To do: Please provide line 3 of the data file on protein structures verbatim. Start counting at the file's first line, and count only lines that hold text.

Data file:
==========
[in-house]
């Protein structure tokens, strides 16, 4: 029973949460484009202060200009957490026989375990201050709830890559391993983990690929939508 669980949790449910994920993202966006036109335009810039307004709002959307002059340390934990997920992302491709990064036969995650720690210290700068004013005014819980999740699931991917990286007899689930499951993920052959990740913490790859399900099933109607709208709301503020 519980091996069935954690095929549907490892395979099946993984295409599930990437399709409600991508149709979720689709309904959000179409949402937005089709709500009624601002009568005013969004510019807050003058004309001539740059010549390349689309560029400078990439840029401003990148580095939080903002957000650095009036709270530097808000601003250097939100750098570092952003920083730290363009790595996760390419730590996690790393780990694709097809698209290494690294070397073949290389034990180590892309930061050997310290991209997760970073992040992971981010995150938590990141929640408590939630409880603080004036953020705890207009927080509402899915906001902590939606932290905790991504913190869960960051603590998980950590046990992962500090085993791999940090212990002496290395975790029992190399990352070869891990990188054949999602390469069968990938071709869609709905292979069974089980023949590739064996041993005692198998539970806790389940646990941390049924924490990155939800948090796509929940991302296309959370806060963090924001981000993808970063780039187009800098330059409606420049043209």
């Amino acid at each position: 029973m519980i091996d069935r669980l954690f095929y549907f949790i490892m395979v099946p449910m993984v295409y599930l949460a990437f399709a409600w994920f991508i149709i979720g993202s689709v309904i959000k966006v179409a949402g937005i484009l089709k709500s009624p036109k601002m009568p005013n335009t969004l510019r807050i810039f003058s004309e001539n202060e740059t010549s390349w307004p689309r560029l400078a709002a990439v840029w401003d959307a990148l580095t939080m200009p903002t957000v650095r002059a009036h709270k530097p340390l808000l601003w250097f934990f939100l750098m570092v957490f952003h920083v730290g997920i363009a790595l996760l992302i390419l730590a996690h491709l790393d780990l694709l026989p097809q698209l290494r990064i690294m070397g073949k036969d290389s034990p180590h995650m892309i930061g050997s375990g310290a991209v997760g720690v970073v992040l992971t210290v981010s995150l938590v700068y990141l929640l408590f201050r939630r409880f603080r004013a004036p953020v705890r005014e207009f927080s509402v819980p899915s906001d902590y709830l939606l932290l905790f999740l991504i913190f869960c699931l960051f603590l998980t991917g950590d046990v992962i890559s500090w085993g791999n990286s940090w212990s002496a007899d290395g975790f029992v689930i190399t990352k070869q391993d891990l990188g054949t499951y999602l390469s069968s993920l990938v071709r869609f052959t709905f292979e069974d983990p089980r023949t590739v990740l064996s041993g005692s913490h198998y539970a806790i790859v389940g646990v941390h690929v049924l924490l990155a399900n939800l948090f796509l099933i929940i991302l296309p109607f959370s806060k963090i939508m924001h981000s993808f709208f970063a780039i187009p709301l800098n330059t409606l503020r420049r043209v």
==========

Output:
């Amino acid at each position: 029973m519980i091996d069935r669980l954690f095929y549907f949790i490892m395979v099946p449910m993984v295409y599930l949460a990437f399709a409600w994920f991508i149709i979720g993202s689709v309904i959000k966006v179409a949402g937005i484009l089709k709500s009624p036109k601002m009568p005013n335009t969004l510019r807050i810039f003058s004309e001539n202060e740059t010549s390349w307004p689309r560029l400078a709002a990439v840029w401003d959307a990148l580095t939080m200009p903002t957000v650095r002059a009036h709270k530097p340390l808000l601003w250097f934990f939100l750098m570092v957490f952003h920083v730290g997920i363009a790595l996760l992302i390419l730590a996690h491709l790393d780990l694709l026989p097809q698209l290494r990064i690294m070397g073949k036969d290389s034990p180590h995650m892309i930061g050997s375990g310290a991209v997760g720690v970073v992040l992971t210290v981010s995150l938590v700068y990141l929640l408590f201050r939630r409880f603080r004013a004036p953020v705890r005014e207009f927080s509402v819980p899915s906001d902590y709830l939606l932290l905790f999740l991504i913190f869960c699931l960051f603590l998980t991917g950590d046990v992962i890559s500090w085993g791999n990286s940090w212990s002496a007899d290395g975790f029992v689930i190399t990352k070869q391993d891990l990188g054949t499951y999602l390469s069968s993920l990938v071709r869609f052959t709905f292979e069974d983990p089980r023949t590739v990740l064996s041993g005692s913490h198998y539970a806790i790859v389940g646990v941390h690929v049924l924490l990155a399900n939800l948090f796509l099933i929940i991302l296309p109607f959370s806060k963090i939508m924001h981000s993808f709208f970063a780039i187009p709301l800098n330059t409606l503020r420049r043209v």